TRAIL CAM DO’S AND DON’TS

How to get the shots you need to pro­file a ma­ture buck By Tony Hansen

Outdoor Life - - THE BUCK PROFILE -

DO: MAKE YOUR OWN RUB­BING POST

Bucks love to rub on cedar. If you don’t have any in your hunt­ing area, you can lash a cedar fence post (avail­able at most farm sup­ply stores) hor­i­zon­tally be­tween two trees about waist-high. Bucks will be­gin to use it as a rub­bing post, giv­ing you an ex­cel­lent cam­era lo­ca­tion.

DO: STEAL LICK­ING BRANCHES

Mak­ing your a mock scrape is a proven tac­tic for log­ging good trail cam pho­tos. But, you can make a mock scrape even bet­ter by tak­ing a lick­ing branch from an ex­ist­ing scrape in an­other area and trans­plant­ing it to your new scrape lo­ca­tion. Af­ter find­ing an ac­tive scrape, sim­ply cut the lick­ing branch, then zip tie it above your mock scrape. Wear la­tex gloves to avoid scent con­tam­i­na­tion.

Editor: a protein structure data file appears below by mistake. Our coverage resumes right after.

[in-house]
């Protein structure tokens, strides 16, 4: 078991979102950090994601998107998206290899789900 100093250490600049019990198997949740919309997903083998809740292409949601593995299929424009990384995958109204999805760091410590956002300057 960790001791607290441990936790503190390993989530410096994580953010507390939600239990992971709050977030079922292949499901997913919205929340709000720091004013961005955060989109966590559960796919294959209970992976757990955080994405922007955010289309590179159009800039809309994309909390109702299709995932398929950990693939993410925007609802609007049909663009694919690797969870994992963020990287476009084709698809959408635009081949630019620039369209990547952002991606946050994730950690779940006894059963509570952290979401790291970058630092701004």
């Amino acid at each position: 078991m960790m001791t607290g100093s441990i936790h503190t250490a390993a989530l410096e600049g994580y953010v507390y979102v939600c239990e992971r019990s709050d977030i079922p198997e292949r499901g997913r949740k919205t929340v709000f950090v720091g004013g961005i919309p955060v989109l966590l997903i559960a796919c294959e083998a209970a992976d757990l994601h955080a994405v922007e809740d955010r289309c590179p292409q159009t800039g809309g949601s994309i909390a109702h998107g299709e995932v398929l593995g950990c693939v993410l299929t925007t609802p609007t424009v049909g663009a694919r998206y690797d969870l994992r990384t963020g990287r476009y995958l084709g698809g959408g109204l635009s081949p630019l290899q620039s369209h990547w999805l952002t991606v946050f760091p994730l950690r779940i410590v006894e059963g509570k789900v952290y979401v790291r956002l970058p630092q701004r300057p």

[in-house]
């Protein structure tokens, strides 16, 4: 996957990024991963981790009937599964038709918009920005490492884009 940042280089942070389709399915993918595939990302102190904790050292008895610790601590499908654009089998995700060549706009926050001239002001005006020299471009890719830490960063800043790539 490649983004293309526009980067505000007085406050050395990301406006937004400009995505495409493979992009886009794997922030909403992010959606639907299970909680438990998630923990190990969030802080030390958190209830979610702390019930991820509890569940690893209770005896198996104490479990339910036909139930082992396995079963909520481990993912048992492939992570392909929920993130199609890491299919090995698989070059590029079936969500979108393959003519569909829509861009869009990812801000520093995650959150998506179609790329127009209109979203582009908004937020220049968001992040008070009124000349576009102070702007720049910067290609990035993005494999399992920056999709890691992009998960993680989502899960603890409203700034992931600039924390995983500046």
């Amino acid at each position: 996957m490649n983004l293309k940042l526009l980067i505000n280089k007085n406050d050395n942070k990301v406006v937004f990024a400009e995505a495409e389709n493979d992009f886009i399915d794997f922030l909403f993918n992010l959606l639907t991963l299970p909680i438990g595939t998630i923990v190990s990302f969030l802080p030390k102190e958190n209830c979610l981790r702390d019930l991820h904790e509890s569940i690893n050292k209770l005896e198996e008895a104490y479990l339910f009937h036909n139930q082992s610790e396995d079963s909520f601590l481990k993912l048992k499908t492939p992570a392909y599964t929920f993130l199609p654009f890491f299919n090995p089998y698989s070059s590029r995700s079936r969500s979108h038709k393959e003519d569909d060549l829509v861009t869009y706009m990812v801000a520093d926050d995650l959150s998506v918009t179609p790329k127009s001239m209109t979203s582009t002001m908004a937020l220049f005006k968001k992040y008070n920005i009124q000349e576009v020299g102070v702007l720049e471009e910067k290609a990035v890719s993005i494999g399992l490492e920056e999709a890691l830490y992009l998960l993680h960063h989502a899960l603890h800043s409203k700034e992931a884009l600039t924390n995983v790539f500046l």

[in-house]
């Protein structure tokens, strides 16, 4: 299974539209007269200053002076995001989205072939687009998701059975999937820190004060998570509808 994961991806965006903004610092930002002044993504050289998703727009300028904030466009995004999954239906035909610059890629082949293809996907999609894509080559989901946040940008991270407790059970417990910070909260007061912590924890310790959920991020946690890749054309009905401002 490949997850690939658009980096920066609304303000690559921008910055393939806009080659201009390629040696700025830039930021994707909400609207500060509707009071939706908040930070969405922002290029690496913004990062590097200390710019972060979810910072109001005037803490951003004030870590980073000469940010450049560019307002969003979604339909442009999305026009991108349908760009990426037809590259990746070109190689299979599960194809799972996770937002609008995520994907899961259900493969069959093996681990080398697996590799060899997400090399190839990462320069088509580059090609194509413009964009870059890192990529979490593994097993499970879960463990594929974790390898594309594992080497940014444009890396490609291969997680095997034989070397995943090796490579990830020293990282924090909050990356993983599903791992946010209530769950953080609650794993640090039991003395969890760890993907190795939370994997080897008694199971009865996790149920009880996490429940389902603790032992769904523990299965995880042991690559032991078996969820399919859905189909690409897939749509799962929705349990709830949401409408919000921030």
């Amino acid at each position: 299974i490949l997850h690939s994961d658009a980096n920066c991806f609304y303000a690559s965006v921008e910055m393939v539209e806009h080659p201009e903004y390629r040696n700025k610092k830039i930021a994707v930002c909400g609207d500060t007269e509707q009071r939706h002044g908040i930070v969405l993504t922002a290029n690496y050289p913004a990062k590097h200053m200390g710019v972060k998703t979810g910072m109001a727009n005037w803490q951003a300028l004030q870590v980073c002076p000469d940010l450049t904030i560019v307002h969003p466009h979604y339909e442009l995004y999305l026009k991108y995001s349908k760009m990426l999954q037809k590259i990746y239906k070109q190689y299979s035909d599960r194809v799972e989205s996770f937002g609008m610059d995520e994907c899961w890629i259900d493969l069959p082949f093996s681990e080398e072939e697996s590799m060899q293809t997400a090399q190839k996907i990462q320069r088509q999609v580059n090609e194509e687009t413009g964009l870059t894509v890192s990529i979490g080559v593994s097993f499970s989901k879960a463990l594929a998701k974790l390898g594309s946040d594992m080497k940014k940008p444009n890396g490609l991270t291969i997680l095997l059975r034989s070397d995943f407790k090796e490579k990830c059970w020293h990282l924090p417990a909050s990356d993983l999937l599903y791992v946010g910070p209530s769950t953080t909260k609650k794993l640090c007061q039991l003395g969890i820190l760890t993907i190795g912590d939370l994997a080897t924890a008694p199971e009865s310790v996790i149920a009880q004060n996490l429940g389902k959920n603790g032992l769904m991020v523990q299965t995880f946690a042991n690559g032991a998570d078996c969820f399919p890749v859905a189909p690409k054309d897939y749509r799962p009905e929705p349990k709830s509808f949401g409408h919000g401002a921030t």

DON’T: PLACE CAM­ERAS ON TRAILS

Trails seem like they would be good cam­era lo­ca­tions, but they’re poor spots for cap­tur­ing im­ages. Bucks walk­ing along trails af­ford sin­gle-photo op­por­tu­ni­ties at best. At night, most of those im­ages will be blurry with move­ment. In­stead, fo­cus on ar­eas where deer will be sta­tion­ary.

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